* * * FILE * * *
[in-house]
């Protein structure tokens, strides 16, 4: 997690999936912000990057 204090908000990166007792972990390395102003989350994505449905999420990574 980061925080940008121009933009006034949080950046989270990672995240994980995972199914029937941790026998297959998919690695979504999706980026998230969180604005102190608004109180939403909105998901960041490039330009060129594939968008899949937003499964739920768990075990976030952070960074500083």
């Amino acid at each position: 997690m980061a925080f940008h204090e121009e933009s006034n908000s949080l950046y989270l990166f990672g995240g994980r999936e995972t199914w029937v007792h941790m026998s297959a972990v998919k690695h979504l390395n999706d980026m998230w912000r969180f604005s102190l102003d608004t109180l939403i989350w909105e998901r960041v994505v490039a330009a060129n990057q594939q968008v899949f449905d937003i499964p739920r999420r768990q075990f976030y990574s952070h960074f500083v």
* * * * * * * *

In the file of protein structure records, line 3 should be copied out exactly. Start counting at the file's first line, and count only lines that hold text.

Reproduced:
């Amino acid at each position: 997690m980061a925080f940008h204090e121009e933009s006034n908000s949080l950046y989270l990166f990672g995240g994980r999936e995972t199914w029937v007792h941790m026998s297959a972990v998919k690695h979504l390395n999706d980026m998230w912000r969180f604005s102190l102003d608004t109180l939403i989350w909105e998901r960041v994505v490039a330009a060129n990057q594939q968008v899949f449905d937003i499964p739920r999420r768990q075990f976030y990574s952070h960074f500083v």